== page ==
Today's drawing is self-real, yet also plays falsely within its own stated reality. Do you see the mark approximately one-third from the left and one-third from the top? It is simply a mark amongst a plethora of forms. The forms pretend to be three-diemsional, but the mark is just a mark, a splotch on the page. It is a required mark. Without it the back and forth force of this composition would be relentless, and questionable. It would lack grounding. This mark grounds it. It allows the forms to play with energy against the mark's static, solid touch to paper.
My wondering today is about the coherency of image and surface. Yesterday's drawing is filled with forms. Mostly the forms sit near the front of this image's artifice of space. This bothers me. I want more. I want the space to be fully coherent. Forms against a white background do not resolve their position relative to the rest of the paper's plane. The paper, as automatic creator of an artificial space, must clearly identify its spatial concept, or the viewer feels deprived of the full reality of the image. If an image does not confirm the space it inhabits then the forms sit alone against blankness, nothingness. It is like making a jig-saw puzzle and leaving some pieces out. Satisfaction is incomplete if information is missing! Below, I show you the way Joan Miró handled this lack of background in one of his better works. Joan Miró sometimes placed the forms up front, while he disturbingly left the background blank. In Miró best works he forces the viewer to perceive the background as part of the composition, part of the overall image, part of the image's space. I am aware of this necessity, but like Miró, I sometimes get so enraptured by my forms that I forget full identification of their position within the spatial coherency of the total image.
I would like to declare the painting 2017 No.12 complete, but never say never. In fact, 2017 No.11 remains on my painting wall; yesterday I looked at this previously "completed" painting. Now I believe 2017 No.11 needs an alteration, i.e., removal of a little murkiness in thought and deed. I will probably give 2017 No.11 a bit of a re-do tomorrow. For now, I believe this one, the one in front of you, is complete. (A note about reproduction: That top border band of blue/black of the painting reproduced here today is darker in the actual painting. When photographing this painting I tried to adjust the lights that were used to illuminate the painting. In my adjustments I could now remove some of the surface sheen. Thus, the top border, which is darker in value, is reflectively grayed in the reproduction you see before you.) Please note the playfulness of the frame created by the dark border: it changes in value, as well as in width, consequently it also changes in its artifice of depth. This is new in my work.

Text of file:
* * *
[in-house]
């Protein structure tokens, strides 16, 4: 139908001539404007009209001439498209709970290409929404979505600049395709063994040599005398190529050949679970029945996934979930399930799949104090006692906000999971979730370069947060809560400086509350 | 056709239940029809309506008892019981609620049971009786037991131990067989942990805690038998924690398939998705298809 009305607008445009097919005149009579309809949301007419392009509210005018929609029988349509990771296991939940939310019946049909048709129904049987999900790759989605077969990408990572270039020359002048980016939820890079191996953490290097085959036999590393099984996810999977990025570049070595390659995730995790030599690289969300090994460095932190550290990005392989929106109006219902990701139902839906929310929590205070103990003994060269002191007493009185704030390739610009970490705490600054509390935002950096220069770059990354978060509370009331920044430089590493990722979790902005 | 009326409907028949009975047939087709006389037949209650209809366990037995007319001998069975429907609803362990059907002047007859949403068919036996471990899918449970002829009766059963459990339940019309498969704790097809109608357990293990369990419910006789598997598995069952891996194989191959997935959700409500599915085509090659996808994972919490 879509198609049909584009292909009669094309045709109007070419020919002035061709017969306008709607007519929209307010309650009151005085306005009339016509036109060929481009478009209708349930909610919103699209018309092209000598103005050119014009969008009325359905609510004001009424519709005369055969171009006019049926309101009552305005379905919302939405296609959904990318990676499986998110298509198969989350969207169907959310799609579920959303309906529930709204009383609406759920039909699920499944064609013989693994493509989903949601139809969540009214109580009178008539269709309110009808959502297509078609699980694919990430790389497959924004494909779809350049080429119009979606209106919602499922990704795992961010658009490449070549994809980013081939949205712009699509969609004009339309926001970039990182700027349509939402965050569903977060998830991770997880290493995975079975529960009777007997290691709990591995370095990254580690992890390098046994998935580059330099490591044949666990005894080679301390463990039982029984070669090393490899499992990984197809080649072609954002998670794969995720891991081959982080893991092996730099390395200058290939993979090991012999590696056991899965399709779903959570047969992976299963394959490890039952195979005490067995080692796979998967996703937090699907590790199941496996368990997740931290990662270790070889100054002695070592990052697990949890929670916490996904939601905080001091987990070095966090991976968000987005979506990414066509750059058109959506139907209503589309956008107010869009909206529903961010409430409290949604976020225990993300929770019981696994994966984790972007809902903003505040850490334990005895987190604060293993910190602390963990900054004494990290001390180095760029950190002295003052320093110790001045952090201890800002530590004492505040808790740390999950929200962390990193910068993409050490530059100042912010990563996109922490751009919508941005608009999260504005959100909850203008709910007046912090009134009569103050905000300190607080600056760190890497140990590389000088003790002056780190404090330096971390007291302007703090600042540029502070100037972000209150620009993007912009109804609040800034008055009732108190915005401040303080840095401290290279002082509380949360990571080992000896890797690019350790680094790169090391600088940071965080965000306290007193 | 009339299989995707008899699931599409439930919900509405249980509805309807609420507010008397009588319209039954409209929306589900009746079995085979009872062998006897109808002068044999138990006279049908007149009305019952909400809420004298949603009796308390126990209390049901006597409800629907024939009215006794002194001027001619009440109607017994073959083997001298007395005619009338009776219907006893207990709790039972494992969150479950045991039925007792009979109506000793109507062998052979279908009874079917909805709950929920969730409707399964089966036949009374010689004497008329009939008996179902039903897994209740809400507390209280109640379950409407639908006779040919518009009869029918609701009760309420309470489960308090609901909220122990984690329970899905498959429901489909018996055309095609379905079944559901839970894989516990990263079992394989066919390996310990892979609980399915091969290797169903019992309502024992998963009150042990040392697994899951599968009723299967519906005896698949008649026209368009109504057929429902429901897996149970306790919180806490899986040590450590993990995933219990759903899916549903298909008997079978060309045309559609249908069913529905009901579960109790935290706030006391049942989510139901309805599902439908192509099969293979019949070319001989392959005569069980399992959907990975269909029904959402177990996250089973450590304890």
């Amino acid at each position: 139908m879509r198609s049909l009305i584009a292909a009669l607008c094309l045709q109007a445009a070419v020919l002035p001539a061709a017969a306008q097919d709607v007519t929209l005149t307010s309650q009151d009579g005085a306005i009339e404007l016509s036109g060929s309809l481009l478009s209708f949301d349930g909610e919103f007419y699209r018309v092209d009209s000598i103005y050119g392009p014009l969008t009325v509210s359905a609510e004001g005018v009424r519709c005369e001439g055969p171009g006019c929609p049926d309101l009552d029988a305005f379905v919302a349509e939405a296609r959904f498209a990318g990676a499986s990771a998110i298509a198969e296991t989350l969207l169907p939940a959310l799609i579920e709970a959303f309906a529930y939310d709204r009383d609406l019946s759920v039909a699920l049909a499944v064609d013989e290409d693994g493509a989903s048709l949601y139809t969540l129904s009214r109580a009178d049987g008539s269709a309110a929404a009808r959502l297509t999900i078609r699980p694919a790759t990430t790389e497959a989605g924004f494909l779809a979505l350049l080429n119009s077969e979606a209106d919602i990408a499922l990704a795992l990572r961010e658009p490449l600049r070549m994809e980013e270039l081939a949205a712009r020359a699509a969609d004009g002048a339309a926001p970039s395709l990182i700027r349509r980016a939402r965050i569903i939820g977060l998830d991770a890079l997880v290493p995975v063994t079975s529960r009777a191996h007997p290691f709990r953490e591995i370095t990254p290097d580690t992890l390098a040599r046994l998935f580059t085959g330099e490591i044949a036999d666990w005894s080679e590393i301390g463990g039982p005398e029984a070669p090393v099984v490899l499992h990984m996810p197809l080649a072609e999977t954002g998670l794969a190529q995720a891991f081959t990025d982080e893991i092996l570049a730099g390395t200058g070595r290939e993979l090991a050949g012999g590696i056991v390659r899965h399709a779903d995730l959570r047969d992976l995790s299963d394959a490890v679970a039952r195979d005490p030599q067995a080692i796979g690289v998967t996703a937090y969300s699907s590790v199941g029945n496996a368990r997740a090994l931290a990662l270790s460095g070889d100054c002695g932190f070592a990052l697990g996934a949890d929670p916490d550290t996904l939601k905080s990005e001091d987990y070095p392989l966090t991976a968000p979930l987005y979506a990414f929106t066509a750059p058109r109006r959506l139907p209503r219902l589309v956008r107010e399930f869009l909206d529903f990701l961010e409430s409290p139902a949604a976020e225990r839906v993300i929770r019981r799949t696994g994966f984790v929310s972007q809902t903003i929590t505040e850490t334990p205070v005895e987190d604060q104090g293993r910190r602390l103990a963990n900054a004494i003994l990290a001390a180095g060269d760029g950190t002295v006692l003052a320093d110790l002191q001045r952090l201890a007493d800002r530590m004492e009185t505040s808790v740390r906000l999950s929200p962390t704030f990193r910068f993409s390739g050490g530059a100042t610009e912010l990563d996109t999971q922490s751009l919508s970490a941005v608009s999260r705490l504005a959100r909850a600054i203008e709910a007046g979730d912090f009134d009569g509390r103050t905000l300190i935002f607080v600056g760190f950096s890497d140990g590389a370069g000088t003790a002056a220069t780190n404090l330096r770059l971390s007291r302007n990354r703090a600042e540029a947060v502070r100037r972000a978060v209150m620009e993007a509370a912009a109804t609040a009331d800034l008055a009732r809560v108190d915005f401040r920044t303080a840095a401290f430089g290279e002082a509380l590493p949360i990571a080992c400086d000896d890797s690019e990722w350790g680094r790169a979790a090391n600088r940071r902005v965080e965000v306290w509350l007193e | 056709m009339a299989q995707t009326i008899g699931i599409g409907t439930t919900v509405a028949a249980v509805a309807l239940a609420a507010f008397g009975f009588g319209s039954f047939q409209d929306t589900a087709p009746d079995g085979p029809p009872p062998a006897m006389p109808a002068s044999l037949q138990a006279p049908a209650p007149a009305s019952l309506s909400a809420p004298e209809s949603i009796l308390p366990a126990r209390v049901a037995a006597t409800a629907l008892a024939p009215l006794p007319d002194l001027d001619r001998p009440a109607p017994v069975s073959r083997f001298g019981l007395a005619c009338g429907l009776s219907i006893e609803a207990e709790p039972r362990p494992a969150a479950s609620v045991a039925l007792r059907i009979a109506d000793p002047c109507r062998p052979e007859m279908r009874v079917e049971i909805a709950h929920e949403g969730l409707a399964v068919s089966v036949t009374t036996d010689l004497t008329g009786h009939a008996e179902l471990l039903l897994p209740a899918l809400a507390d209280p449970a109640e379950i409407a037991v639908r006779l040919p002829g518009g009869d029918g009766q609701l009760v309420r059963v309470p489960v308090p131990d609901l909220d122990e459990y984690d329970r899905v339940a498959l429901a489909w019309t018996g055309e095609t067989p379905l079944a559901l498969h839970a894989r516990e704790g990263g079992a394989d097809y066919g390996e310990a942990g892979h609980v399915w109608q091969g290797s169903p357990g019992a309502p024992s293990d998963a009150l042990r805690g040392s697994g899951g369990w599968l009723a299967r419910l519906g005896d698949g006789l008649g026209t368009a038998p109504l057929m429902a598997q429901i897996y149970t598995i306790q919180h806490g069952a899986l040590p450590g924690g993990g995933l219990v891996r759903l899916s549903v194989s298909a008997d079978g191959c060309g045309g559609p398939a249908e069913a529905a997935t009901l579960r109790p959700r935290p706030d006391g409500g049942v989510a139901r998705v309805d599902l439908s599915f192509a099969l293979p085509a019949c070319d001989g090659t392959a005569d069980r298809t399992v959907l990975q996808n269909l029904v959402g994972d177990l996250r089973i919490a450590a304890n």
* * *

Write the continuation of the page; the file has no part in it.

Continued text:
Yesterday's drawing continues my query into biomorphic abstraction.
Quizzical these are... I am asking for more than I know. You can see it in the drawing, in that unnatural swoop around the form on the right. Because I am in jungle territory I am going to tread carefully, watch carefully, act with mindfulness, watch for gorillas, hyenas, snakes, and exotic food. I am seeking true nourishment.
The surprise is mine. I am more interested in the artifice of three-dimensional depth than I am in simple gusto of paint. Actually I am interested in both. Right now, it seems, I am educating myself. I am learning that my primary objective is creating 3D space. Gusto in paint will come later, after I digest this 3D problem. That is my surprise. Yesterday I re-made the painting 2017 No.10 in an image that is myself.
The only way I am going to achieve extreme quality is by delivering an extreme number of renditions.
I cannot satisfy myself. There is no way I can be content with any one image. Everything I make calls another question. Better, yes; final, no. May I live a long life! This said, I do like the work I produced yesterday. I am finding new ways to animate the canvas and paper. 2017 No.9 is calling for artifice of space, artifice of light, artifice of shadow. It is in light and shadow that this painting most interests me. The object in the foreground is a form requiring low contrast because I perceive it in shadow. The background is fully lit, begging for more light in a high value light source.